The United States fears the Iranian-backed Lebanese terrorist group Hezbollah may be planning imminent attacks in Europe and around the world, a senior security official in Washington said Friday.
"Our assessment is that Hezbollah and Iran will both continue to maintain a heightened level of terrorist activity and operations in the near future," said Daniel Benjamin, the US State Department's counter-terrorism coordinator.
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"We are increasingly concerned about Hezbollah's activities on a number of fronts, including its stepped up terrorist campaign around the world," he said.
"And we assess that Hezbollah could attack in Europe or elsewhere at any time with little or no warning," he warned, in a conference call with reporters to announce new US sanctions against Hezbollah, Iran and Syria.
Benjamin warned Hezbollah might step up violent action as international economic sanctions turn the screw on its backers in Iran and Western-backed Syrian rebels threaten to overthrow its sponsor in Damascus.
"Hezbollah maintains a presence in Europe and its recent activities demonstrate that it is not constrained by concerns about collateral damage or political fallout that could result from conducting operations there," he said.
"Hezbollah believes there have been sustained Israeli and western campaigns against the group and its primary backers Iran and Syria over the past several years and this perception is unlikely to change," he continued.
"Both remain determined to exact revenge against Israel and to respond forcefully to the Western-led pressure against Iran and Syria," he said.
"This suggests more acts of terrorism by both Hezbollah and Iran are likely and they will continue to pose a serious threat for the foreseeable future.
"We have not detected any operational activity of the group in the United States," he added. "We do not have any information on any operational targeting or anything like that in the US.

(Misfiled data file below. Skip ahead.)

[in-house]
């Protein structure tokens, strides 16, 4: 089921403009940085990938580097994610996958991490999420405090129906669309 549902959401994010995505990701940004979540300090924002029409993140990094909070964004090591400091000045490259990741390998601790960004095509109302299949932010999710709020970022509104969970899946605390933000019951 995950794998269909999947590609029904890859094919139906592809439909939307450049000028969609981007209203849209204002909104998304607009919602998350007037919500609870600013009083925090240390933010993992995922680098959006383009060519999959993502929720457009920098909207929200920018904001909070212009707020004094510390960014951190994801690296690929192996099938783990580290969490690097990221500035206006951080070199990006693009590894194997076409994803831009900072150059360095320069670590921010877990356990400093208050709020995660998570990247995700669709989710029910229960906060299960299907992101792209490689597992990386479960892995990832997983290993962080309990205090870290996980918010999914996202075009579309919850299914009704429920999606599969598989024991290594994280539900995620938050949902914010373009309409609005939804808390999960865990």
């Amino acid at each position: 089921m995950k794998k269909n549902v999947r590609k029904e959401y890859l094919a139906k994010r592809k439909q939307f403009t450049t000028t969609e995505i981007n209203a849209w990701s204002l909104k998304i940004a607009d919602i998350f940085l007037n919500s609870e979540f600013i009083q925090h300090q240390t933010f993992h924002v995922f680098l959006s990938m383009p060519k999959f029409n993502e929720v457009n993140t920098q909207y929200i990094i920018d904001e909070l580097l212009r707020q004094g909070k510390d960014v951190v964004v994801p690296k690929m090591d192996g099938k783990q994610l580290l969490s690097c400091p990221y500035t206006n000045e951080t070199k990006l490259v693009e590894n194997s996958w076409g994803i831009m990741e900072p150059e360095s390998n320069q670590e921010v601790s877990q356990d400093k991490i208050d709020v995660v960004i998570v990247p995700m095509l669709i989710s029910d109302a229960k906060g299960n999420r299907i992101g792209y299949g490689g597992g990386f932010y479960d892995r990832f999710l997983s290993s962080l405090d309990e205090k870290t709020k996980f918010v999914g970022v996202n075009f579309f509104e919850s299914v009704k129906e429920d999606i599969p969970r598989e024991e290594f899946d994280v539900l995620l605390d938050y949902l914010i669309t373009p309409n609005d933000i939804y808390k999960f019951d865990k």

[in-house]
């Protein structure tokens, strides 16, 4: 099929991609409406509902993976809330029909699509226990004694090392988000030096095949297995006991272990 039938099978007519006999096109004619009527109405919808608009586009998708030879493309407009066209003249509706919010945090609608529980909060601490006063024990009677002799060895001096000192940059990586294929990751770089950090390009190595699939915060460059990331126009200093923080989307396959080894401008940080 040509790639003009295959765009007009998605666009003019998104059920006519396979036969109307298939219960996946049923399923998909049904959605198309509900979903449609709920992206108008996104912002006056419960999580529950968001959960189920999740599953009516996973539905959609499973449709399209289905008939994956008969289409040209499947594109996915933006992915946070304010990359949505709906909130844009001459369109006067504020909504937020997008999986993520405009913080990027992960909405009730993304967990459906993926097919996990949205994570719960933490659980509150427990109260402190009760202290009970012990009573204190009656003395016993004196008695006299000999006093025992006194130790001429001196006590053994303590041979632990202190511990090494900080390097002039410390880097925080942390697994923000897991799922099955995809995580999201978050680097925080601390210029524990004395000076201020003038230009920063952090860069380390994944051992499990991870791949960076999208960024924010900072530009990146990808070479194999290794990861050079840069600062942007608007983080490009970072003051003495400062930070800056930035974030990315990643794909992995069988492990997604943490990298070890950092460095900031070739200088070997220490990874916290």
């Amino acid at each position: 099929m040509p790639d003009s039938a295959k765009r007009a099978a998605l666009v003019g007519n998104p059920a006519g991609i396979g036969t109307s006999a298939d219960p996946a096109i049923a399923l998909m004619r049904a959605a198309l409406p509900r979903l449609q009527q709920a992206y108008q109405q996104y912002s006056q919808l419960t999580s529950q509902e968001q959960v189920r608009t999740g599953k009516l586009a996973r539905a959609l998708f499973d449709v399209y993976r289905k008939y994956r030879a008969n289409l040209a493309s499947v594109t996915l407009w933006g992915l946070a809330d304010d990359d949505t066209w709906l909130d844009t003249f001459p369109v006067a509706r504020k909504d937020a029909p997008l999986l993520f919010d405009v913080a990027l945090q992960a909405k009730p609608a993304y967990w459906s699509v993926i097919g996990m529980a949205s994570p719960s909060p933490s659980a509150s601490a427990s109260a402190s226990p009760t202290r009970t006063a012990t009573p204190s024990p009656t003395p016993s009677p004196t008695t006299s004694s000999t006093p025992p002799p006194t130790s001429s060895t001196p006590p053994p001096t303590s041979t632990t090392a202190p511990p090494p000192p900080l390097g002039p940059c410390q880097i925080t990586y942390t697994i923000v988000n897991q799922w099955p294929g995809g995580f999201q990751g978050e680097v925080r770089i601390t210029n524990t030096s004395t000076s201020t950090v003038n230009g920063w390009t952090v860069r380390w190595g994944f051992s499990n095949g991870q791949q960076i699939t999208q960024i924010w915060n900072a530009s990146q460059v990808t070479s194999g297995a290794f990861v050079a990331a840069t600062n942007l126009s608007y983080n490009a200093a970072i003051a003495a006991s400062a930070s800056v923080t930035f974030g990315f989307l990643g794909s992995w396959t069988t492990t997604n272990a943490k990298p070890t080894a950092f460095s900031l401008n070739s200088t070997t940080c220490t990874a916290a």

"But, that said, it's a very ambitious group with global reach."
Sanctions target Hezbollah, Syria
The new, largely symbolic, sanctions on Hezbollah and Syria's state-run oil company were seen as a move designed to underscore Iran's key role in propping up the Syrian regime over the span of its civil war.
State Department spokesman Patrick Ventrell said the penalties against energy firm Sytrol come after it delivered $36 million worth of gasoline to Iran in April. At the same time, Tehran was "actively advising, supplying, and assisting the Syrian security forces and regime-backed militias that are carrying out gross human rights abuses against the Syrian people."
Meanwhile, the Treasury Department targeted Hezbollah for "training, advice and extensive logistical support to the government of Syria's increasingly ruthless efforts to fight against the opposition." It also blamed the terrorist group for coordinating Iranian assistance to the Syrian government.
"Hezbollah's extensive support to the Syrian government's violent suppression of the Syrian people exposes the true nature of this terrorist organization and its destabilizing presence in the region," the Treasury Department's sanctions chief, David S. Cohen, said. "Long after the Assad regime is gone, the people of Syria and the entire global community will remember that Hezbollah, and its patron Iran, contributed to the regime's murder of countless innocent Syrians."
Associated Press contributed to the report
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